Mahale Mountains National Park
Mahale Mountains National Park is a very special safari destination, set apart from all other Tanzanian alternatives in character, location and style. This isolated safari destination on the Western boundaries provides unparalleled opportunities to witness wild groups of habituated and unhabituated chimpanzees in an exceptional natural environment.
This vast stretch of tropical forested National Park meets the lapping fresh waters of Lake Tanganyika along a pale sandy shore. Here visitors can combine an unusual and intense safari experience with an exceptional beach holiday on the banks of the world’s longest freshwater lake, snorkeling and fishing and then setting off into the forest to follow the trail of our primeval ancestors.
Exploring Mahale Mountains
The sun rises over the lake and sets behind the steep rise of mountains, extending up to 2,462 m at Nkungwe Peak and as there are no roads in the park, all the trails that lead through its glades and distances are only open to those who will walk on them.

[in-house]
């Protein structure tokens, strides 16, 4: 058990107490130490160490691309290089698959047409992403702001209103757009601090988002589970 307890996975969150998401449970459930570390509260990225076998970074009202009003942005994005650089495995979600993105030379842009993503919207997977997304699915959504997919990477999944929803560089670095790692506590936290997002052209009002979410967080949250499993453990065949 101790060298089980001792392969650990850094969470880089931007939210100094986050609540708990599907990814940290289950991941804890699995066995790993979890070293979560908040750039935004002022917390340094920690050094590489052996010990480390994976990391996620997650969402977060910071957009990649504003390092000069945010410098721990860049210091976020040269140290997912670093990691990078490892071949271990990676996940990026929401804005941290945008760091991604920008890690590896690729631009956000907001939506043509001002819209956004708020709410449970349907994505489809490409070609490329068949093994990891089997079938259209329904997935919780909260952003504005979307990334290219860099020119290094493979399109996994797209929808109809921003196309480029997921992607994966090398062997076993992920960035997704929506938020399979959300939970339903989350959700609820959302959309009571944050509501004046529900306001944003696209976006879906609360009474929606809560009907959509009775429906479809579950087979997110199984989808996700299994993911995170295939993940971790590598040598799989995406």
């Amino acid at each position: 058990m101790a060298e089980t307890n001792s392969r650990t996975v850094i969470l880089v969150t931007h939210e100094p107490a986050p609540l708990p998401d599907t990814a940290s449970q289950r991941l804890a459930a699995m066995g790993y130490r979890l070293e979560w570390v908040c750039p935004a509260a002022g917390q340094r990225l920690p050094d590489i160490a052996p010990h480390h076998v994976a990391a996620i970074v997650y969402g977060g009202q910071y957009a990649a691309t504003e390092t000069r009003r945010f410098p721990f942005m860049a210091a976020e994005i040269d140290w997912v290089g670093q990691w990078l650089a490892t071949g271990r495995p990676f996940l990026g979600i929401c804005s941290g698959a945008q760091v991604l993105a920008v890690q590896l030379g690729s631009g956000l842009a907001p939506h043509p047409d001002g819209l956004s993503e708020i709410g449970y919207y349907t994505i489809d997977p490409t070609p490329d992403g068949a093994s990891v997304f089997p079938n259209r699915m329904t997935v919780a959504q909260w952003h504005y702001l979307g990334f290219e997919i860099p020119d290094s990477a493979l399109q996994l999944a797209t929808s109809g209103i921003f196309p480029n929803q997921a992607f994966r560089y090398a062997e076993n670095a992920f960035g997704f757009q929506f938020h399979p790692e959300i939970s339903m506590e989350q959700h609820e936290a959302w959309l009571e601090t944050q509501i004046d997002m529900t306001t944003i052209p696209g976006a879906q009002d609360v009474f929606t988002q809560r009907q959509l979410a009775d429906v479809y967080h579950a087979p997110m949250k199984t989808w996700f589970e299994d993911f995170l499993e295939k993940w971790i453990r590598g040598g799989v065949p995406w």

Numerous pathways and tracks allow visitors to enjoy truly beautiful forest walks and chance an encounter with some of the many different inhabitants of the lowland forests and higher brachystesia woodlands and savannahs. Hundreds of colorful butterflies (over 30 species) and forest bird’s dart across the sunlit paths, and the odd Otter may be met near the lake.
The paths are also foraged by warthogs and bush pigs, while elephants, buffaloes, yellow baboons and monkeys favor the cover of the northern regions, and the lower, southern reaches are the terrains of rare roan and sable antelopes, kudu and eland in the shadow of leopard and lion.
The trees are the merry domain of giant squirrels and red-legged squirrels, and excitable troops of velvet, red colobus and white-spot-nose monkeys, as well as potentially a new subspecies of Angolan black and white colobus monkey found on Mt Nkungwe.
Trekking Mahale Chimps
But most who travel to be here come to experience the unusual company of a larger primate, the chimpanzees. Their trails can be tracked through the forest, in the company of guides or occasionally a friendly local primatologist, who will teach intrepid chimp followers how to spot signs of recent activity and hopefully, eventually, discover a troop of feisty chimpanzees at play.